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  1. phoenix

    phoenix Moderator Staff Member Moderator

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    There's currently no binary package support, in that there are no public repos as yet.

    However, you can use portmaster (with the pkgng patch) to install stuff from the ports tree, and register it in the pkgng database. Then you can use the pkg(1) tool to query the database, remove packages, create packages, etc.

    Once it's out of beta and ready for more widespread use, then public repos of binary packages will be created.
     
  2. yoxter

    yoxter New Member

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    great

    Looks good, I want to see it in ports. Looks better than pacman.
     
  3. piggy

    piggy New Member

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    It surely does not look better than pacman because of the mess represented by the Freebsd FreeBSD binary repositories. It looks more like pkg from Solaris 11, then pkg it is completely another story. It is a mature software, made by a professional software house for a professional distro and because of this it works like a charm when pkgng is the same, old mess again because of the lack of professionality in the FreeBSD world related with package management. That was and that still is the real black hole of an excellent OS. And this is also the reason because I did the same step back I did 15 years ago moving pretty much 95 per 100 of my FreeBSD administered machines to Solaris and Archlinux.
     
  4. UNIXgod

    UNIXgod New Member

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    Would one of the mods be kind enough to ban piggy from this forum. He or she provides no substance in his or her posts and is a borderline troll that thread-jacks posts often.
     
  5. DutchDaemon

    DutchDaemon Administrator Staff Member Administrator Moderator

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    Maybe piggy could be persuaded to move 100 percent of his servers away from FreeBSD and call it a day? Just an idea. Moreover: this is an end-user forum. Constructive criticism about developments in the base system belongs on the mailing lists where its developers and committers converge and where they may be inclined to respond and take suggestions on board. That is not going to happen in here, where it basically amounts to no much more than a pointless and largely ignored series of rants.
     
  6. kpa

    kpa Member

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    Giving this thread a well deserved bump. PKGNG is easily one of the best new developments in FreeBSD. It's now in a state where just about anyone could start using it in place of the old pkg tools.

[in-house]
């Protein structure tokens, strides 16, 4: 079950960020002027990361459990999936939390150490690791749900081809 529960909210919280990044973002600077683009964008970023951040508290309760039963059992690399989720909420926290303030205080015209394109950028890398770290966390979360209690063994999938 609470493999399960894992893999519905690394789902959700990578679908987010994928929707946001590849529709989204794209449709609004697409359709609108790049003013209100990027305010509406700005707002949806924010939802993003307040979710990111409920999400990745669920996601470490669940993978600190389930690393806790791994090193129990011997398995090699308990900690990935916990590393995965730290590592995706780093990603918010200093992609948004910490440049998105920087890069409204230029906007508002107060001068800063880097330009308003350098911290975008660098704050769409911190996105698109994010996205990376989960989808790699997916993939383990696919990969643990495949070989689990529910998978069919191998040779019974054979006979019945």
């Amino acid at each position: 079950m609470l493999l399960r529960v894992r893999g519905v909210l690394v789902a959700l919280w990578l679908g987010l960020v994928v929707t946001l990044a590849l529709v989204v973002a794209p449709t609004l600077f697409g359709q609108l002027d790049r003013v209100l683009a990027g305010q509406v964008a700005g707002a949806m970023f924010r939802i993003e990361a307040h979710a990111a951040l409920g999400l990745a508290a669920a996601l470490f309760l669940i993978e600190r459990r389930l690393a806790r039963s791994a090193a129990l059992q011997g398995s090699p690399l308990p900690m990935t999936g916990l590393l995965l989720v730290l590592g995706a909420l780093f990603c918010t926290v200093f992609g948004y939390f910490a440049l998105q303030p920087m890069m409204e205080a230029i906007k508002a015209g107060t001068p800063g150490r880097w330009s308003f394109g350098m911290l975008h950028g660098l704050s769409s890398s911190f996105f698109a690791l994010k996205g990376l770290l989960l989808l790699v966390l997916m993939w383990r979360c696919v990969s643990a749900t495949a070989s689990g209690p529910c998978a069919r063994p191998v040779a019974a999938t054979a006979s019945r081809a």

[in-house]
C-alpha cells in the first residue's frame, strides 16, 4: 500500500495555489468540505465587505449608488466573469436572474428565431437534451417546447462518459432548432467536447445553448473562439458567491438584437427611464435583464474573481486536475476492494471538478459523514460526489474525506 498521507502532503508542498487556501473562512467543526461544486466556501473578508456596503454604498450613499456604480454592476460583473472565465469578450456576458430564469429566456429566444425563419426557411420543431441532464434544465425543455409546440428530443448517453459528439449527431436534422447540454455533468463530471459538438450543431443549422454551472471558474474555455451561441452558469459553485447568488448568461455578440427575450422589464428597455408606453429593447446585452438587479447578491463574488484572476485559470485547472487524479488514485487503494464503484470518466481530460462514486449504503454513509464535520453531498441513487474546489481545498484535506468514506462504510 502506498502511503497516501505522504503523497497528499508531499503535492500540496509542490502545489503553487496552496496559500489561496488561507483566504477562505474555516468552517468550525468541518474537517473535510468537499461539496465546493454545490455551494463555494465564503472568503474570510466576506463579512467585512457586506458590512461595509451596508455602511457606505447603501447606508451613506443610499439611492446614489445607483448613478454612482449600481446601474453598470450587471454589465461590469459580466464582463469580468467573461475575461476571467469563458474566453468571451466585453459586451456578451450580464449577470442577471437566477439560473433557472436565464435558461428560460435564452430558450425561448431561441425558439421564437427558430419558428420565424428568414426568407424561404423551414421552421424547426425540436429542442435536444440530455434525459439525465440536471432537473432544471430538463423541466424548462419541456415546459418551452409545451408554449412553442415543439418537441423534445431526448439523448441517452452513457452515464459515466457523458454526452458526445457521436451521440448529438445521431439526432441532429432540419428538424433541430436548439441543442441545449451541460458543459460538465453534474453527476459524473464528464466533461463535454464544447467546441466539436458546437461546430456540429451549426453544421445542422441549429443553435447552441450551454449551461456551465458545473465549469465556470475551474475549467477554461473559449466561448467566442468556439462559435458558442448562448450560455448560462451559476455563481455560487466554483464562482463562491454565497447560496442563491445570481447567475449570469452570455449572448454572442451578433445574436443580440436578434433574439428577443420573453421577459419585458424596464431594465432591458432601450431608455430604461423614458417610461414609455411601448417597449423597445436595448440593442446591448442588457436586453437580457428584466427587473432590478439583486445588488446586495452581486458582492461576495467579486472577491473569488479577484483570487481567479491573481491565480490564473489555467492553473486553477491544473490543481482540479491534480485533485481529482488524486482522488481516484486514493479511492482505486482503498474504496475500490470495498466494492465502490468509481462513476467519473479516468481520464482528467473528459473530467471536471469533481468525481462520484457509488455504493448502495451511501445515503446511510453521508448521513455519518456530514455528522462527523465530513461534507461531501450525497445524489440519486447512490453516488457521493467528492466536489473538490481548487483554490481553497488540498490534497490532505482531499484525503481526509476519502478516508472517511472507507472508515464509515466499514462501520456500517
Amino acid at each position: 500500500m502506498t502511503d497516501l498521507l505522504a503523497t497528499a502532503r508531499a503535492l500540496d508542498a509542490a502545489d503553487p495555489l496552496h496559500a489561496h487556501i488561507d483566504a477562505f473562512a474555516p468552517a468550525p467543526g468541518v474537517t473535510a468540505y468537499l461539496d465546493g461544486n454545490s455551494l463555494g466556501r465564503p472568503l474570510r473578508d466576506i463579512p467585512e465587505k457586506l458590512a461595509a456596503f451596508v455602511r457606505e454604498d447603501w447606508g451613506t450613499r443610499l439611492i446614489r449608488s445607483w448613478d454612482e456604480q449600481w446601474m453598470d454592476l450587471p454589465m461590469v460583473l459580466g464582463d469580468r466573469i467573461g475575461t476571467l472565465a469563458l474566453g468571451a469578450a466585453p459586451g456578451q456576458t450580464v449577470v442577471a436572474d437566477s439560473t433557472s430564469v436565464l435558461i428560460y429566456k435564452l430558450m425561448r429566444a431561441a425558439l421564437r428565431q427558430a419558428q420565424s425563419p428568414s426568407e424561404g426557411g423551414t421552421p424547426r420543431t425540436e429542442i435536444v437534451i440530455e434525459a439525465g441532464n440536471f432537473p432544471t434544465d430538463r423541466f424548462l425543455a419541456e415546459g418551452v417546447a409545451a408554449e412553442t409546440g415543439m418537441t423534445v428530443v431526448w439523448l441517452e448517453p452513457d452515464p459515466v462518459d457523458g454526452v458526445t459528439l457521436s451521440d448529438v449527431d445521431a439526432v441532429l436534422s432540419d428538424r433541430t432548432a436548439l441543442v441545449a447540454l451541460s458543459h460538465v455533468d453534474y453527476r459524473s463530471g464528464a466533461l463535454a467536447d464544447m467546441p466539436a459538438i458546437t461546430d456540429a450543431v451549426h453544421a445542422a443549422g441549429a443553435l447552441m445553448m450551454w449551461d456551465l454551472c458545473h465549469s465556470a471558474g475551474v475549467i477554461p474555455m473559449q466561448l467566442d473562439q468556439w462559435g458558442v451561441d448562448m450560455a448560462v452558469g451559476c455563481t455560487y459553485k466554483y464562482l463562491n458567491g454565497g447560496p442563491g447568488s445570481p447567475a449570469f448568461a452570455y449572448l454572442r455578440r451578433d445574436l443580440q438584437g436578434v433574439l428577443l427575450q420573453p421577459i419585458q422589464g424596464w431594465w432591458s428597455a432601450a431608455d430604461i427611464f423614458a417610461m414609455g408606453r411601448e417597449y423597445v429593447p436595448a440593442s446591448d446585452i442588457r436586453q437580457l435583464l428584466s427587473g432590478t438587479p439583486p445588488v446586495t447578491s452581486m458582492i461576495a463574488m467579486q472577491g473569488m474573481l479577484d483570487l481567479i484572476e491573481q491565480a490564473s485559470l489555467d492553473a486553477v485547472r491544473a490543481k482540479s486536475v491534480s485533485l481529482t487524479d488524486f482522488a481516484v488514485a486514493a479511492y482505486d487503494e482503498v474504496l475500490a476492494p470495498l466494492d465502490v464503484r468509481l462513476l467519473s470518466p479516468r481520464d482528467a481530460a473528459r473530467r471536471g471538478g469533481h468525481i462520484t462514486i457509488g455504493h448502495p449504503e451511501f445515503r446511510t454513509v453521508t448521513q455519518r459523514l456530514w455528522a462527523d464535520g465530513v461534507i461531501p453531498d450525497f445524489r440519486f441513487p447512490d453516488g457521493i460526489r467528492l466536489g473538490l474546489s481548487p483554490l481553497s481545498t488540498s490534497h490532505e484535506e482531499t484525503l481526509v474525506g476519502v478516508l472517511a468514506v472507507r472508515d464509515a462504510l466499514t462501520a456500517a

Link to the PKGNG wiki:

    http://wiki.freebsd.org/pkgng

    I had very little trouble converting my system to pkgng, few packages had corrupted dependencies in /var/db/pkg and I had to delete them first and reinstall them afterwards with pkgng aware portmaster(8) but otherwise the conversion was very painless.
     
  7. jb_fvwm2

    jb_fvwm2 Member

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    Here, pkg2ng always halts on nullmailer despite it reported being fixed a few versions ago. Also, the png2ng reports "some ports could not be registered" (paraphrased, less than one percent of them.). Maybe a third issue, but I've forgotten since yesterday.
     
  8. kpa

    kpa Member

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    You can start with what pkg2ng manages to convert and once you have your favorite ports management tool set up to use pkgng you can reinstall the ports that didn't register properly.
     
  9. kpa

    kpa Member

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    There's one handy feature that is not enabled by default and that's tracking of shared libraries. To enable it you have to add this to /usr/local/etc/pkg.conf:

    Code:
    SHLIBS: YES
    
    Now you can query for example which packages link libxml2.so.5

    Code:
    # pkg shlib libxml2.so.5
    libxml2.so.5 is linked to by the folowing packages:
    libxml2-2.7.8_3
    netpbm-10.35.85
    
    Of course you'll have to recompile all ports to have the shared library linking information in the database. The above example is incomplete because I had only graphics/netpbm recompiled with SHLIBS set to YES.
     
  10. jb_fvwm2

    jb_fvwm2 Member

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    Sort of hesitant to do that, I've 38 that did not register (besides nullmailer). About five have newly official conflicts or other unofficial ones. About four have vulnerabilities. Only one I anticipate using this year.

    So I'd rather wait until the pkg port goes through version revisions which may help it register a larger percentage on its own sometime in the next year(s)...
     
  11. kpa

    kpa Member

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    Make sure you have a consistent /var/db/pkg database before conversion, portmaster(8) can fix most of the problems:

    # portmaster --check-depends
    # portmaster -s
    # portmaster --check-port-dbdir
     
  12. graudeejs

    graudeejs Member

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    What's the proper way to update pkgng?
     
  13. kpa

    kpa Member

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    Right now it's to install port ports-mgmt/pkg and run the pkg2ng conversion tool. The wiki has instructions how to use the ports management tools like ports-mgmt/portmaster and ports-mgmt/portupgrade with pkgng.